Insect life is reaching its most active as we pass the midsummer point. It is a perfect time to appreciate and look out for some of Kent’s special pollinators.
Here are some details about a few fascinating and beautiful pollinating insects that are rare or scarce in the UK but are still present here in Kent. The adults of most of these species can be seen in June or July.
Fiery Clearwing Moth
The bright orange-red colour of the forewings, and transparent hindwings, give rise to the name of this beautiful, day-flying moth. Extremely elusive, it is found in sheltered, free-draining shingle, chalk undercliffs or similar manmade habitats such as road verges and railway ballast. Across the UK, the fiery clearwing is now only found from a few sites along the coast near Dover and Folkestone, and more recently from a small number of sites along the north Kent coast.
The adult fiery-clearwing nectars on common mallow and other common wildflowers, and lays its eggs on the stems of smaller dock species such as curled dock or common sorrel between May-July. Once hatched, the larvae bore into the roots of the food plant, and overwinter there until the next spring.
This moth is fully protected under the Wildlife and Countryside Act 1981, which prohibits any form of disturbance or collecting including surveys without a license.
The fiery clearwing is one of seven moths that is now the focus of Kent’s Magnificent Moths, a project run by Butterfly Conservation, funded by the National Lottery Heritage Fund, which is working to conserve and raise awareness of this and other rare Kent moths.
Noble Chafer Beetle
This handsome, metallic-green beetle is strongly associated with old, living trees that have decaying heartwood particularly fruit trees such as cherry, apple and pear. The distribution of this reclusive beetle is now very patchy nationally, based on a few small areas where older, traditional orchards and wood pasture trees persist including one or 2 remaining traditional fruit orchards in north Kent.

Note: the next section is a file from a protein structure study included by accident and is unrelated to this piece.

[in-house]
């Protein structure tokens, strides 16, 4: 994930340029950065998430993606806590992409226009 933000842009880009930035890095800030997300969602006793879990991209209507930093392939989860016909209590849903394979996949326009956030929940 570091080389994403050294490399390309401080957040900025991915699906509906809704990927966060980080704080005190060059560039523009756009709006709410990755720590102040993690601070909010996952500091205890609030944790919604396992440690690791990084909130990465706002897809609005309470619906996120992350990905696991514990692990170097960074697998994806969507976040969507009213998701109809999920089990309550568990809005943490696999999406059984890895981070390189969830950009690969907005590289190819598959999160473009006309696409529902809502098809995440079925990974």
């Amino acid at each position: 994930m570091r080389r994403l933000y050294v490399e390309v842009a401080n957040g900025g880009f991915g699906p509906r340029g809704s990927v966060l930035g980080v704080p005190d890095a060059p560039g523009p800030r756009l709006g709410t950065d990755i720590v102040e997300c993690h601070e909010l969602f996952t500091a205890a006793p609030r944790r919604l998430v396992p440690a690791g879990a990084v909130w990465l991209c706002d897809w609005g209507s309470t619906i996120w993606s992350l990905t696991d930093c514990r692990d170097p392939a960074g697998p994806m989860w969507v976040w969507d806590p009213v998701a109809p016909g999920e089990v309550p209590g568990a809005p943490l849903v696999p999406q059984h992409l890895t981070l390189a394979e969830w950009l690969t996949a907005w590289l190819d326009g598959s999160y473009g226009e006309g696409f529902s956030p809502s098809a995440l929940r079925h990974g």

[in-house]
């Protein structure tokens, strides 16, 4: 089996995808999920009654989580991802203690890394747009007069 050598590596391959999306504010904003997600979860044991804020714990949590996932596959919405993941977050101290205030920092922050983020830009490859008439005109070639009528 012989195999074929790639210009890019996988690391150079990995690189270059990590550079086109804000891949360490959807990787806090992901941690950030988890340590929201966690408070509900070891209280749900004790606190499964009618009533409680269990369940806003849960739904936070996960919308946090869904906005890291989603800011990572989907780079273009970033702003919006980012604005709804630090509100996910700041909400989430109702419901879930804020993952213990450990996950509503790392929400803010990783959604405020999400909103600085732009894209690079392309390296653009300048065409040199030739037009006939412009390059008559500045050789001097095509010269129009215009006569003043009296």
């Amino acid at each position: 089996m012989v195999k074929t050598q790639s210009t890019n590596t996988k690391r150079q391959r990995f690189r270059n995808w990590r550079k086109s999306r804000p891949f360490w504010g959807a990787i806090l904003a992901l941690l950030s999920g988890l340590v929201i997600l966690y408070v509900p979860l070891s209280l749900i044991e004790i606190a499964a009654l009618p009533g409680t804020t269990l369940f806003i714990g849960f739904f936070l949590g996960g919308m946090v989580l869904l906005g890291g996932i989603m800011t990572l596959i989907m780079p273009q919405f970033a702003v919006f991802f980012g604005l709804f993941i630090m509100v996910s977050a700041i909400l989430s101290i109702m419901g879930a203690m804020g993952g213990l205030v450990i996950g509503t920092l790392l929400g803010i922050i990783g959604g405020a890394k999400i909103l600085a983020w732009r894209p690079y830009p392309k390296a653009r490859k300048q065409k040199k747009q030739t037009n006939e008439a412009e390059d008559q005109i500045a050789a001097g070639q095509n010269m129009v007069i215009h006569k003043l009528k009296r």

The adult noble chafers are active from June to August and feed on umbel flowers such as elderflower, meadowsweet and hogweed. Eggs are laid within the rotting tree, and hatch into larvae after about 2 weeks. The larvae feed on the decaying wood in hollow trunks and branches, and remain in the tree for 2-3 years before pupating. The presence of noble beetle grubs within an old tree is indicated by piles of dropping or ‘frass’ within tree hollows, accumulating like fine gravel.
This vulnerable species has been part of a national survey carried out by the People’s Trust for Endangered Species.
Heath Fritillary Butterfly
In Kent, this nationally rare butterfly is found on a number of coppiced woodlands within the Blean complex north of Canterbury. This stronghold is one of only 2 or 3 in the country, with Exmoor being another (and species reintroductions having been successful in Devon and Essex).
This attractive butterfly acquired the title as the ‘Woodman’s follower’ because of the specialist habit of adults that closely follow the coppice rotation of traditional woodland management. The adult butterflies are very sedentary, generally not moving more than 100-200m, which partly explains why the species has become so rare. However, where they are found in sunny, open-canopy conditions, they can be very numerous. In Kent, adults fly from mid-June to early August. Males flit more conspicuously, whilst females stay hidden or closer to the ground.